A public inquiry has the powers to compel evidence from witnesses and establishments, should any decline to engage with the process. Such powers can be useful to ensure prompt disclosure of evidence, and ensure the inquiry can fulfil its terms of reference. It also means that witnesses give evidence to the inquiry under oath and witnesses can be compelled to do so.

Given the concerns expressed by the public and numerous organisations, including other political parties, it may be that agreement for an internal review or non-statutory Inquiry will not quell the calls for a public inquiry. This in turn could lead to duplication of investigations, and could ultimately lead to a public inquiry being established in any event, which we have seen with the Infected Blood Inquiry, or a later conversion from non statutory inquiries or an inquests and the associated time and cost implications. Another option would be to go for an IICSA style inquiry, which will essentially have a series of smaller inquiries under the overarching umbrella of a large inquiry. This could deal with some of the key issues at an early stage and leave some of the ongoing debates and issues to be considered at a later date.

A public inquiry would also give the Government the freedom to appoint an independent chair or panel with the appropriate specialisms to cover the complex and wide-ranging subject matter. Inquiries can be conducted by a chair on their own, for example, the Leveson Inquiry. A chair must be appointed before the work of the inquiry can begin. The Government would need to consider the skills needed to chair an inquiry of this scale; in previous Government-focussed public inquiries, such as the Al-Sweady Inquiry and the Chilcot review, the Government appointed a judge and retired civil servant respectively. In addition, the Government would need to ensure that any chair does not have a conflict of interest, which may be a challenge given the inquiry is likely to be wide-ranging, and that the chair is committed to being available for the duration of the inquiry. By way of example, IICSA experienced many difficulties in this regard having appointed four chairs in total: Baroness Butler-Sloss; Fiona Woolf; Dame Lowell Goddard and finally Professor Alexis Jay, a social worker by profession.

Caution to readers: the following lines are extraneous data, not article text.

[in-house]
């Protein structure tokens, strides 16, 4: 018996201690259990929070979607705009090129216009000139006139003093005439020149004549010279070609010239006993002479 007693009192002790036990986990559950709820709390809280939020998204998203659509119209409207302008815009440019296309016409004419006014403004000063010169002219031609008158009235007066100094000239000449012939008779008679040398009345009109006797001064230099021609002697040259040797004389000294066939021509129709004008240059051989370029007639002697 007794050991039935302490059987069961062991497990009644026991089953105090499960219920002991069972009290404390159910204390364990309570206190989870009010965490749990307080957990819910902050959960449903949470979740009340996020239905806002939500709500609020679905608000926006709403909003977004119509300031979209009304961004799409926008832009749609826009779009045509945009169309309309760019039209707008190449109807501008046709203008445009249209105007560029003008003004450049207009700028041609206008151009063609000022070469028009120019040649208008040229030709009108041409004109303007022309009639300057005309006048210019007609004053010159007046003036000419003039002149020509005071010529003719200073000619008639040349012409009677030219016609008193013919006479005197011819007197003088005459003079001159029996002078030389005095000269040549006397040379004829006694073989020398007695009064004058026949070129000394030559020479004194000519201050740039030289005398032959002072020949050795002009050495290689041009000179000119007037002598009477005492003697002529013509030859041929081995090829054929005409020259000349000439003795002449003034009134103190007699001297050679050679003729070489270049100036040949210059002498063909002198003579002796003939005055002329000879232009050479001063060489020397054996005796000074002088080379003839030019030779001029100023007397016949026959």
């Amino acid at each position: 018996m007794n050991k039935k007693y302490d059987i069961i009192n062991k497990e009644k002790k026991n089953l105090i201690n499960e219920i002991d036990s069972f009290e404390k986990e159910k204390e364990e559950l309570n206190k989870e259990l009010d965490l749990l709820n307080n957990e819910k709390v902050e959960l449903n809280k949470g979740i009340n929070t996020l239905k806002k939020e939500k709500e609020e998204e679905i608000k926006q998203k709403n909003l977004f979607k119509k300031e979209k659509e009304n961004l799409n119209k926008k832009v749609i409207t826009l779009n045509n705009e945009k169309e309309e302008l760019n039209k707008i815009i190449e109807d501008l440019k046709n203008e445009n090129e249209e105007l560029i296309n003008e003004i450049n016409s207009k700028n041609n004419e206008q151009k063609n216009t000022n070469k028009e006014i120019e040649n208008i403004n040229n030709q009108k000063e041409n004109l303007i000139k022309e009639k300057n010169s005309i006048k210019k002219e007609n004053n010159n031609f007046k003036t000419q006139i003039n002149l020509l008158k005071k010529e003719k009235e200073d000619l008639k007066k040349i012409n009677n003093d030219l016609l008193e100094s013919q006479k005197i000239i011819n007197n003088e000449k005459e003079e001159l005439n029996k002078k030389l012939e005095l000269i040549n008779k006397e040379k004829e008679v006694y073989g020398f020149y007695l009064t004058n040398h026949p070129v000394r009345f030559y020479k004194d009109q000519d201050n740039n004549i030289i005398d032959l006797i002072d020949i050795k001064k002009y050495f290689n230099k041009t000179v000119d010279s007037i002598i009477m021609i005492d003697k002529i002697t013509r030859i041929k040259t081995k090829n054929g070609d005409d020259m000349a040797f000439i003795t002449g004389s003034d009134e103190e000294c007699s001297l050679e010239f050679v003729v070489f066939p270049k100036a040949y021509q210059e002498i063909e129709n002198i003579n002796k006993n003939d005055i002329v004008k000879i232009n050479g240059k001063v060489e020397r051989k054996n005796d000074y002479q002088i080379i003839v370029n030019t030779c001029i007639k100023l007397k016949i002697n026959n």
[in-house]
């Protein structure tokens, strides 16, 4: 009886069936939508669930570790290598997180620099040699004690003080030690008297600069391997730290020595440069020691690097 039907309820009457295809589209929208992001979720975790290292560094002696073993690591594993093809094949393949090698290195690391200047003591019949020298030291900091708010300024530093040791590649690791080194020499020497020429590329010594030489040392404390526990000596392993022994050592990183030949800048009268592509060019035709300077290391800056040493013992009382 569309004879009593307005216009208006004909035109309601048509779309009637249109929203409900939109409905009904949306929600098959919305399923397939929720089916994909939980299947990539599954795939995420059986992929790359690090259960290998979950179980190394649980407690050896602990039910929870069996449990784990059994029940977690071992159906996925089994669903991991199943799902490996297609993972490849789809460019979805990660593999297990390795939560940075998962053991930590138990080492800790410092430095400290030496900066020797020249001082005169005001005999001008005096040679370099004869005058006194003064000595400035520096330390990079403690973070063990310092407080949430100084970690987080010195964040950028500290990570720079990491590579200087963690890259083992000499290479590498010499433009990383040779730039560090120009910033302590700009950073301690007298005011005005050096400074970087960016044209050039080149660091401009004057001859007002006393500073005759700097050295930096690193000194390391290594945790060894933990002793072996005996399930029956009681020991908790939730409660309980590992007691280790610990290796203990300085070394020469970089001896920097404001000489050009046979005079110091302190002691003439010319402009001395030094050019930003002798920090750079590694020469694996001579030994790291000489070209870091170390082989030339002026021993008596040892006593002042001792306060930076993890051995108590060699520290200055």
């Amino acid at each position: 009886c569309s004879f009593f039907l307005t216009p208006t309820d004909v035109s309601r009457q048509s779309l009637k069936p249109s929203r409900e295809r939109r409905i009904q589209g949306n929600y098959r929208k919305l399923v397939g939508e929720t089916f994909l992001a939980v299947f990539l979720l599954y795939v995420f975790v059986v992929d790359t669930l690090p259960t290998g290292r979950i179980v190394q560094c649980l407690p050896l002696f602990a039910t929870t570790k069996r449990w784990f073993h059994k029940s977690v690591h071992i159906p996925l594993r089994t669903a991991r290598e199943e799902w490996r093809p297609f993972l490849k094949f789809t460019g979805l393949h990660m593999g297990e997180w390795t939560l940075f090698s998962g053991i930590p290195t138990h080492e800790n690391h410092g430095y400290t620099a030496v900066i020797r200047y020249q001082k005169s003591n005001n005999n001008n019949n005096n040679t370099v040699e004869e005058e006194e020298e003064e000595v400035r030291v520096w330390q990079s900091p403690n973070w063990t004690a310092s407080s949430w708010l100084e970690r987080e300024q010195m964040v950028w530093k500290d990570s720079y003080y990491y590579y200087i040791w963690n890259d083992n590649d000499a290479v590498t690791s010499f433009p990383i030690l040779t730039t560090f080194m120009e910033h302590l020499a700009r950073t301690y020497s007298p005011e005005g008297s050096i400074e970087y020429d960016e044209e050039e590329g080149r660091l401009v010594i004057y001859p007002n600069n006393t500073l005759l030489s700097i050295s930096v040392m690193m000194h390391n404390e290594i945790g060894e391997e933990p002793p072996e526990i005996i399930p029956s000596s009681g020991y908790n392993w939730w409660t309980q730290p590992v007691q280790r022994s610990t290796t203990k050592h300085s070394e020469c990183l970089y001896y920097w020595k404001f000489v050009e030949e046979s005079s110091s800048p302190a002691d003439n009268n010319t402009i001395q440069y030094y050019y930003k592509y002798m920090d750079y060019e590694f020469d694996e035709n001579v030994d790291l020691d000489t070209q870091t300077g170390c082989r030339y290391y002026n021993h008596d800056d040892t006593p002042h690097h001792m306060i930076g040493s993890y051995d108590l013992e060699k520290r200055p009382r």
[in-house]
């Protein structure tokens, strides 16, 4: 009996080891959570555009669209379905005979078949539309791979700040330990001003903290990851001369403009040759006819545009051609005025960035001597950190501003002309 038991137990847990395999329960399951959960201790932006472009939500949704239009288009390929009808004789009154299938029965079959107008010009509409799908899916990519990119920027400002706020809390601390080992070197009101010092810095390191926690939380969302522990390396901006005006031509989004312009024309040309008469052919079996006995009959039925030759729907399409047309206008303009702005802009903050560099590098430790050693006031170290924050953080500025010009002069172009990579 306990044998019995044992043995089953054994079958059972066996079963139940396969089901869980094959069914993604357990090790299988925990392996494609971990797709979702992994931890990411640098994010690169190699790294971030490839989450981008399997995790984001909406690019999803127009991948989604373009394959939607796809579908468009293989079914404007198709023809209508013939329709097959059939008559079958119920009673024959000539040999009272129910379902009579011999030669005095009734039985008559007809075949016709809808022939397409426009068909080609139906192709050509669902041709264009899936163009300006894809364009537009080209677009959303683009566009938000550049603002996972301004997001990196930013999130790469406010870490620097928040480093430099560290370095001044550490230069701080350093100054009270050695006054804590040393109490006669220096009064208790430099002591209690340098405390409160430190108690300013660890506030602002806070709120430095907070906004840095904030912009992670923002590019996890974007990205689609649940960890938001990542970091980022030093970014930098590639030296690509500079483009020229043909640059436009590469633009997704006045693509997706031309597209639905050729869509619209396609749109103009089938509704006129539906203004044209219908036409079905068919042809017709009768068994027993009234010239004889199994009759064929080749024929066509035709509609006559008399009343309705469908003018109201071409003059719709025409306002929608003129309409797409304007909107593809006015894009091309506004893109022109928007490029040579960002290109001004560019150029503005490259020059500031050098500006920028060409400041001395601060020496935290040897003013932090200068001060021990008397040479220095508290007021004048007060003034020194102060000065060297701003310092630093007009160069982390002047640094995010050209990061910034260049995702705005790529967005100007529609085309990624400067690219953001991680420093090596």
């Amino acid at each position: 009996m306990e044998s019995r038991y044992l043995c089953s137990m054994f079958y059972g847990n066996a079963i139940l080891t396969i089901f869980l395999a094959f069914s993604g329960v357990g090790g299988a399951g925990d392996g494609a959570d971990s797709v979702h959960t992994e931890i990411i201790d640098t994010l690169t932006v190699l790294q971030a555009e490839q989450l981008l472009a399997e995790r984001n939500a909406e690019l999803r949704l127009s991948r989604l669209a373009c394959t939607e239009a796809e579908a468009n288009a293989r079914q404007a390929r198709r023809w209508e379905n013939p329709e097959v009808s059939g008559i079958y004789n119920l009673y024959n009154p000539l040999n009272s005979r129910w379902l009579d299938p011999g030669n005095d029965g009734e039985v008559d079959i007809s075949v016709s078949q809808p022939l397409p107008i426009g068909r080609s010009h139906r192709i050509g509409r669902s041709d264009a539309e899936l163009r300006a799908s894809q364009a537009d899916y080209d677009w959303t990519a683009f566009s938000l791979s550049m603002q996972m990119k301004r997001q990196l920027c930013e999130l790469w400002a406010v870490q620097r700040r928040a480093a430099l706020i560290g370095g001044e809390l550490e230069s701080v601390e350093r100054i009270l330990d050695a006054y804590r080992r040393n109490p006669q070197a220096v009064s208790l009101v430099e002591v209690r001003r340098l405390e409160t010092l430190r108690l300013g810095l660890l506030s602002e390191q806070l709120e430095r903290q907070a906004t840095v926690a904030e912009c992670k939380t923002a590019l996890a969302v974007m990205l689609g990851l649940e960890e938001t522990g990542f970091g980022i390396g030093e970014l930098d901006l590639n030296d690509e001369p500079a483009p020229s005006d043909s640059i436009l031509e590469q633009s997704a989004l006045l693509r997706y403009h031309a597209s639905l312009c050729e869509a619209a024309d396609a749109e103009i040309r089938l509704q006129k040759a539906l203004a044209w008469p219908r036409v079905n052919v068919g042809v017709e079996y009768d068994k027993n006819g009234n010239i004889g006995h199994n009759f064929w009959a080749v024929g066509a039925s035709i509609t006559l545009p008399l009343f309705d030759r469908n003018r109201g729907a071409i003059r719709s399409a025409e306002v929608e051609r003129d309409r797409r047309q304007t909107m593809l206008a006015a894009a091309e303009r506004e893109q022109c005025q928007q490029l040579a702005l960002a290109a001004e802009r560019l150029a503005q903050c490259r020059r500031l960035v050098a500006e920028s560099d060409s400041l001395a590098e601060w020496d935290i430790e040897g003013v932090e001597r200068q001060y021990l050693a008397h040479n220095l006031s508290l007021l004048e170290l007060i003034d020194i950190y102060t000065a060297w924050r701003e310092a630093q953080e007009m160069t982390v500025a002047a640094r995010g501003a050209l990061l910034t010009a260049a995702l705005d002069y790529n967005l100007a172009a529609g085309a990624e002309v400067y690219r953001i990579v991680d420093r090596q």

Alternatively, a public inquiry could be conducted by an inquiry panel, consisting of a chair working in conjunction with other appointed persons, for example, on the Grenfell Tower Inquiry the Prime Minister appointed a panel for Phase 2 of the inquiry. Prof Alexis Jay also sits with a panel in IICSA. Panel members are permanent and will often have specific specialisms relevant to the inquiry’s Terms of Reference. Finally, another option open to the Government would be to appoint a chair and for the chair to then appoint assessors to assist them with specialist areas relating to specific areas within the inquiry. Given the reliance on scientific evidence during the response to Covid-19, the chair could consider appointing expert scientific advisors as assessors, which would give the chair greater flexibility than working with panel members. This degree of independence and specialism can gain the confidence of stakeholders and would assist with ensuring any report can withstand public scrutiny.

However, the challenge of public inquiries can be the length of time to complete them. Inquiries like the Chilcot review took seven years to complete, which would likely be undesirable in a Covid-19 Inquiry; the campaigners all consider any public inquiry should be prompt. In our experience, if correctly managed and resourced a statutory public inquiry can also be conducted swiftly, for example, the Mid Staffs Inquiry commenced on 8 November 2010, with the report being published on 6 February 2013. The investigatory work and hearings on the Mid Staffs Inquiry were completed within 12 months, with the report following around 12 months later, showing that it is possible to complete a public inquiry within tight timescales when correctly resourced.

Is Covid-19 of sufficient public concern?

Under the Inquiries Act 2005, the matter has to be of public concern and then a minister may establish a public inquiry. Where the Government decides not to hold a public inquiry, that decision is open to Judicial Review in the High Court.